Until now, the Family and Medical Leave Act (FMLA) was only applicable to larger employers, was focused primarily on job protection and did not mandate any pay. This emergency act, however, while it also provides job protection, includes a requirement to pay the employee while on leave.
- This act is applicable to all employers that have less than 500 employees.
- Every employee that has been on payroll for 30 calendar days is entitled to up to 12 weeks of leave for a “qualifying need related to a public health emergency,” which is limited to circumstances where an employee is unable to work (or telework) due to a need to care for a son or daughter under 18 years of age if the school or place of care has been closed, or the childcare provider is unavailable.
- The first 10 days of leave is not paid leave. After 10 days, they are entitled to up to 10 weeks of paid leave, with a rate not less than two-thirds of the employee’s regular rate, and limited to a maximum of $200/day and $10,000 total. The number of hours employees get paid for is the number of hours the employee would otherwise be scheduled to work had they not been on leave.
- This obligation ends if the school reopens or when the school would have otherwise been closed, such as during the summer.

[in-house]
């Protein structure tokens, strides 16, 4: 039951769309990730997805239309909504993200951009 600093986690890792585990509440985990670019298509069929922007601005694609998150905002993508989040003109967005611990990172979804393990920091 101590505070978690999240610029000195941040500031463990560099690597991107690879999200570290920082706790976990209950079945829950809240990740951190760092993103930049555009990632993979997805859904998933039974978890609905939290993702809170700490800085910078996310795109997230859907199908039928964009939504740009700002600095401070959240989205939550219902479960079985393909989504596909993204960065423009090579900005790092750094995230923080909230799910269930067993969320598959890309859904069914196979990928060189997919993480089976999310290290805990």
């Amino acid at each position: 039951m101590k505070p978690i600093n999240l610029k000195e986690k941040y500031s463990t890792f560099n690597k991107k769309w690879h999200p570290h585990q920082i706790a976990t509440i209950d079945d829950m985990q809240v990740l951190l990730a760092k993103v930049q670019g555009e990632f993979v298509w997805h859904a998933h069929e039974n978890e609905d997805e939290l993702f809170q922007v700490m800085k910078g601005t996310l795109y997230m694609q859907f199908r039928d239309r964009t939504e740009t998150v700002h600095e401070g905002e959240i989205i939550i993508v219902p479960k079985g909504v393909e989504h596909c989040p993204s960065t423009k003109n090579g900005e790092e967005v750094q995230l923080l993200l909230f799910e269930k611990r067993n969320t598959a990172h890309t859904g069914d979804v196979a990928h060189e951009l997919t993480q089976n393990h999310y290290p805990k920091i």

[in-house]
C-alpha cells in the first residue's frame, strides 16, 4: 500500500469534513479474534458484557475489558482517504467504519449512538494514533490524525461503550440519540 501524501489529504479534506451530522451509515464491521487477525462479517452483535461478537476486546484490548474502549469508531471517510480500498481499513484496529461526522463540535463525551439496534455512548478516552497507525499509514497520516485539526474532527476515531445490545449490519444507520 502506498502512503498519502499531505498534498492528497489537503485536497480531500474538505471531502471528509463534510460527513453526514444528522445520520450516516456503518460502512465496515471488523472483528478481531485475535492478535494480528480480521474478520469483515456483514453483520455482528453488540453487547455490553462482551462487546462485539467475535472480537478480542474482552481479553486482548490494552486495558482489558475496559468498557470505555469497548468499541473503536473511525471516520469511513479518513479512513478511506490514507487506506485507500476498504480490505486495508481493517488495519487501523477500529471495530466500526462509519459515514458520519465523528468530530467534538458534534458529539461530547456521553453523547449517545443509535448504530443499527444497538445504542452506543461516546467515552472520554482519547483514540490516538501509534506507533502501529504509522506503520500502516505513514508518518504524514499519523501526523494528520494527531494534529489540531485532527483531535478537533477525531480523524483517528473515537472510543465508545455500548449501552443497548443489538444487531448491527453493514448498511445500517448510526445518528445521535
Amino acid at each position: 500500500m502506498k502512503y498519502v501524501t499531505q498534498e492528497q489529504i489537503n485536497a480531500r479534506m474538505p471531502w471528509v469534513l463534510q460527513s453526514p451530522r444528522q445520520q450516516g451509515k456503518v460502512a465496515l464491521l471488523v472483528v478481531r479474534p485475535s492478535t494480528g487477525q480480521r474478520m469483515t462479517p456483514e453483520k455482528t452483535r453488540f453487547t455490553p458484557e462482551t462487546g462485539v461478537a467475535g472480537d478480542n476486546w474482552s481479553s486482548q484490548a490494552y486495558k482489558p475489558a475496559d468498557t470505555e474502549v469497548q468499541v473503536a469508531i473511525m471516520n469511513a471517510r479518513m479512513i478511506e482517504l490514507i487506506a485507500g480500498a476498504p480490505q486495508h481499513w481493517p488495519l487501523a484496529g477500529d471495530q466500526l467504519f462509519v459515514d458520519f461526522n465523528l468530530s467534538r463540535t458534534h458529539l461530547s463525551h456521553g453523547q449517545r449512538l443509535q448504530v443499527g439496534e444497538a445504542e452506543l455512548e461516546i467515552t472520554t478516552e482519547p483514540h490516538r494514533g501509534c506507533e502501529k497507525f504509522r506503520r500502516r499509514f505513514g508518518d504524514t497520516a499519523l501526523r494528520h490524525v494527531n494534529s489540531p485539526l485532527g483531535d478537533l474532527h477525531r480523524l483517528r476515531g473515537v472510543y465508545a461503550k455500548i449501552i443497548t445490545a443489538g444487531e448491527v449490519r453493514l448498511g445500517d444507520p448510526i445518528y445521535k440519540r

The law is scheduled to go into effect on April 2, 2020 and end December 31, 2020.
Employers will be able to recover the entire funds paid under the Emergency Paid Sick Leave Act and the Emergency Medical and Family Leave Expansion Act by reducing their payroll tax liabilities dollar for dollar. The payroll taxes that are available for retention include withheld federal income taxes, the employee share of Social Security and Medicare taxes, and the employer share of Social Security and Medicare taxes with respect to all employees.
- If the employer’s tax liabilities are less than that amount paid to the employees, they will receive it from the IRS as an expedited refund which will take about 2 weeks from the date requested.
- Important Note: Employers that are not mandated by this act, such as those having 500 or more employees, may not use these tax credits. Accordingly, if an employer decides that they want to pay their employees even if not mandated, while this is very commendable, they should know that they will bear the cost and will not be reimbursed via these tax credits as it is not available for them.
The IRS has advised that they will release specific guidance on this matter by the end of this week 03-27-2020.